Here's a conversation I've had multiple times with my students in response to art.
"I don't get it."
"There's no 'it' to get. It's art. You experience it."
"But what's it mean?"
"You get to decide. It meant one thing to the artist but it might mean something different to you. Let it speak."
"What's it saying?"
"Its message can't be captured in words. That's why it's art. Otherwise it would be an article or an essay."
The more our students are immersed in art, the more they come to understand that art allows us to say and understand things for which we have no words. Art supports the process of making meaning—creating connections and inviting inquiry in ways simply can't be achieved apart from art. It provides visual, auditory, kinesthetic, emotional, and, dare I say, spiritual bridges to complex academic content and concepts.
Integration, however, is one of those educational buzzwords for which we may or may not have a common understanding and criteria. Arts integrated instruction is so much more than playing music while students work or the fallback, "now make a poster..." approach to lesson planning. Not that those are bad, but true integration is not simply combining content. It requires intentional identification of naturally aligned standards that juxtapose one another to increase impact and learning for both. This strategic approach turns learning into an expansive and holistic experience.
Teachers may shy away due to a lack of confidence in their own artistic knowledge and abilities, but a few key strategies and quality resources can make arts integration accessible and successful in any classroom. Educators in the Santa Barbara Unified School District found that The Art Docent Program (for grades K-8) provides an easy to implement multicultural, historically based program that also incorporates social-emotional learning. One teacher said, "I have found that teachers often feel underprepared and uncomfortable about teaching multicultural art. I appreciate how The Art Docent Program encourages a sequential and in-depth integration of culture throughout history."
Art Docent founder, Denise Federico, emphasizes the body of research indicating that the process of creating art triggers a neurological therapeutic benefit that transfers to whatever content is connected to the experience. In other words, making art creates good feelings and supports self-esteem. If you connect art to math or science or writing, those good feelings and confidence "chain" to the academic content. Learning history through a timeline of artwork and hands-on projects is infinitely more meaningful and memorable than dates and battles on a page.
Other Strategies and Resources
Collaborate with team members and arts specialists to share naturally aligned content and objectives. Look for the stories within the content and imagine the different ways to bring it to life. For example, if students are studying Romeo and Juliet in English, work with the theater teacher and turn it into a performance. The history teacher brings in the historical context with timelines, map-making and political role-play. In math, students create set designs to scale. In speech, they perfect their soliloquies.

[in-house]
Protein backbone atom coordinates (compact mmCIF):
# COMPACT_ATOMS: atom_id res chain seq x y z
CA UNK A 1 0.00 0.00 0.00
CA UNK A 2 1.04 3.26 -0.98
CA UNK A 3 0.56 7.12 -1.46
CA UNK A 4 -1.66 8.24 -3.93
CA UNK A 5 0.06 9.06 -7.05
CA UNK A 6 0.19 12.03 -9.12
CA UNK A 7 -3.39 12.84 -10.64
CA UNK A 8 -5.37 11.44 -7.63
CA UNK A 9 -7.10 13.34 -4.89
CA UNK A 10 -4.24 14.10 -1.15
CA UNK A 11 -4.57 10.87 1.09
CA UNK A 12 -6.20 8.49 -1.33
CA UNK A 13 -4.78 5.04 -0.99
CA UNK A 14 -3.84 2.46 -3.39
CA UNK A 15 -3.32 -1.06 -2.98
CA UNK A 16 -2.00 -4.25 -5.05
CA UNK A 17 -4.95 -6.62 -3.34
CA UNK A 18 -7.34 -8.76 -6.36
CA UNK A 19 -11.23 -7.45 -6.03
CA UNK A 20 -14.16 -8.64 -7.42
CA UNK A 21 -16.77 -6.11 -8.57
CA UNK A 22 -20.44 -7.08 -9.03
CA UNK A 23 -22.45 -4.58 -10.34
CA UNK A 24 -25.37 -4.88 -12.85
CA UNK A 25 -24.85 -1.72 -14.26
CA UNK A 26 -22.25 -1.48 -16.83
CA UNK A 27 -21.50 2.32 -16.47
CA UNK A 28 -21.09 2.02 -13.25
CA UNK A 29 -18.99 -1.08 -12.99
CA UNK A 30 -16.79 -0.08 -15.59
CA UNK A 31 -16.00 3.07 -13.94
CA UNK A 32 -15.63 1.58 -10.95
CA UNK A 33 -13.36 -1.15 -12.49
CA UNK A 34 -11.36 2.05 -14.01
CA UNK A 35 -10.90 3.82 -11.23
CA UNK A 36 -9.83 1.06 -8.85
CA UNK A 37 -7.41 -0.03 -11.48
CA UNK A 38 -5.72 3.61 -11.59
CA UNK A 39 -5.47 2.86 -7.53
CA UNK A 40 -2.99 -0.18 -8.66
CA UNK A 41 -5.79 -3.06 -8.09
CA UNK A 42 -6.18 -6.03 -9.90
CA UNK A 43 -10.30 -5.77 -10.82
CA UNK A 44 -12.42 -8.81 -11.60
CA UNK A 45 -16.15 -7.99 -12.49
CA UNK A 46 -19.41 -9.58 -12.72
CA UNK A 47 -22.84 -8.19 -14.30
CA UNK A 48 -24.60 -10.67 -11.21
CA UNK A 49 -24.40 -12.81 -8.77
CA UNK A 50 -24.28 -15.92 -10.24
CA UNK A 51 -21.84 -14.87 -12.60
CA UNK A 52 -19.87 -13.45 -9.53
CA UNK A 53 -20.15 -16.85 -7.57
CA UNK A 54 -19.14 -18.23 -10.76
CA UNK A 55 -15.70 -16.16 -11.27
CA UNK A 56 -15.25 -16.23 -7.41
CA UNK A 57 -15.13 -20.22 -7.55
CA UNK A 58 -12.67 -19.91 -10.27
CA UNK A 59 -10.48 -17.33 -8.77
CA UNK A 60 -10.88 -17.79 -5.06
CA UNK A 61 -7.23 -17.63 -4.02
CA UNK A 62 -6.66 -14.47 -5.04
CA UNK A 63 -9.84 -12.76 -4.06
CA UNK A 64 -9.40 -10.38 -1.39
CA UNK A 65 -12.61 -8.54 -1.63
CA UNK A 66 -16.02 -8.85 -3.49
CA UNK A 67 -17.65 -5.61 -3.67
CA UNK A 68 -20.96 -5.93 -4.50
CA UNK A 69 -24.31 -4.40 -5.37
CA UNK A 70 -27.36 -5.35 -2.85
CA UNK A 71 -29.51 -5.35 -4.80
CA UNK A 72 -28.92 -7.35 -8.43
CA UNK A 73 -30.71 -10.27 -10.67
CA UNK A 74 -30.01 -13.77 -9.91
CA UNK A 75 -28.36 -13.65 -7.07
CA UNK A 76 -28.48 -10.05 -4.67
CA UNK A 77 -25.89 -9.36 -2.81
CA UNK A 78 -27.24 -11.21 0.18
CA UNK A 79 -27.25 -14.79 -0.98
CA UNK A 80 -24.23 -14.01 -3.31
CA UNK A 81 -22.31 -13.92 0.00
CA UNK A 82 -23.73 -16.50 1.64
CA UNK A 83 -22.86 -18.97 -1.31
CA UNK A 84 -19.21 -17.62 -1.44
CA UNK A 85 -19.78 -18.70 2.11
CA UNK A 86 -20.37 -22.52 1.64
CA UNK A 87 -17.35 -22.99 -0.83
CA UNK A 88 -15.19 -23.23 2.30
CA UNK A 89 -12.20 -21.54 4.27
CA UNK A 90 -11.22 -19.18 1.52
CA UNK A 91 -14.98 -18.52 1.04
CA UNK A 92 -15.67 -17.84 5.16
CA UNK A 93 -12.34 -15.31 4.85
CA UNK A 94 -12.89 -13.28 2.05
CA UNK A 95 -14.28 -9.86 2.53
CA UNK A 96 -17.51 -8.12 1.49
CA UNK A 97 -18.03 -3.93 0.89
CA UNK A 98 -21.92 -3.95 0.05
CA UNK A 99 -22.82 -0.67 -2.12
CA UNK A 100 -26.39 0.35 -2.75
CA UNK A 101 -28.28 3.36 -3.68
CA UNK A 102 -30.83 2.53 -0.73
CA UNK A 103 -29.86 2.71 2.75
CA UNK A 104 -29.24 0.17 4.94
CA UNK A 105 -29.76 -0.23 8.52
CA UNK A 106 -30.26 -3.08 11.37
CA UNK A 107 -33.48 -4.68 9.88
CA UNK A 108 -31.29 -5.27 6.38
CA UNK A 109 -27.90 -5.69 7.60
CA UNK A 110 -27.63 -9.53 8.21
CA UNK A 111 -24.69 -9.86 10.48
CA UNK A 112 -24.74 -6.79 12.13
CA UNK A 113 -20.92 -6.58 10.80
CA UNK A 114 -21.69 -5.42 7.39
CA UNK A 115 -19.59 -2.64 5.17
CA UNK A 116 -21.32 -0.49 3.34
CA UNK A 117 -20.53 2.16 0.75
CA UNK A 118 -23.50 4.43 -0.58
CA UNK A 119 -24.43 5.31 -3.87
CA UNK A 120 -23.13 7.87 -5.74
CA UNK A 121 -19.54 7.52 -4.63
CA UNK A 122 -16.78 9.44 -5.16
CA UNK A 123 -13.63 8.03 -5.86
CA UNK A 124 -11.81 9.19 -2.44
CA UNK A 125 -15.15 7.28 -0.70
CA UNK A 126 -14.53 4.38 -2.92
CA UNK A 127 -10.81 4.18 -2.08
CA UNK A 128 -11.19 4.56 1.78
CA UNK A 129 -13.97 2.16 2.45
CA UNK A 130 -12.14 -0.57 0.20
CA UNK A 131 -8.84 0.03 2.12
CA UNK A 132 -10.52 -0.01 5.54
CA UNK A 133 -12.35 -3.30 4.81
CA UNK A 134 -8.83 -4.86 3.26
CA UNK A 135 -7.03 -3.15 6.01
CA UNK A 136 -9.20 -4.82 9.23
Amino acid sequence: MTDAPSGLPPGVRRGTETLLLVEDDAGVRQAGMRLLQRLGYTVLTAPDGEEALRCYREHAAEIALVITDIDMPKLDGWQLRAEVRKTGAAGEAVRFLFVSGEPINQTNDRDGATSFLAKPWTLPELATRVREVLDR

Ekphrasis, from Greek, is defined as a rhetorical device in which one medium of art is used to illuminate another. For example, writing a detailed description of or a poem about a painting, creating an illustration for a story, or a visual representation of music (a la Kandinsky). As an instructional strategy, it can be employed in an endless number of ways—choreographing math formulas, rapping geography, or creating historical timelines based on works of art.
Project-based or thematic learning invites integration of multiple content areas along with the arts. For example, designing an interplanetary travel brochure integrates science, technology, persuasive writing, and visual arts. Reading Alice in Wonderland could blossom to include a study of fractions as Alice grows and shrinks, cooking and chemistry with a classroom tea party, mapping Wonderland, and a poetry performance. Check out more free lesson plans from the Institute for Arts Integration and STEAM.
Contests and published projects motivate kids through competition and recognition. For example, Art in a Word challenges students to take a vocabulary word and turn each letter into the representation of its meaning. Barebooks.com provides blank books, puzzles and game boards that can turn any content into a creative project. Or, if you want to go big, turn the entire classroom into a diorama. No better way to immerse yourself in the history of ancient Egypt, math, leadership, cooperation, science, and art than to build an actual pyramid, complete with mummies.
The truth is, our students are already engaged continually in art through their favorite music, TV shows, video games, and even the constant flow of memes. Weaving art into and through our content in naturally aligned ways invites critical thinking and provides relevance and increased engagement on multiple levels. Susan Riley, in her 2012 Edutopia article , said, "Arts integration allows us to build chefs who make choices--not cooks who merely follow the recipe."
Listen to the EdCuration podcast episode on Arts Integration.
Sign up for a free 1-month membership to The Art Docent Program.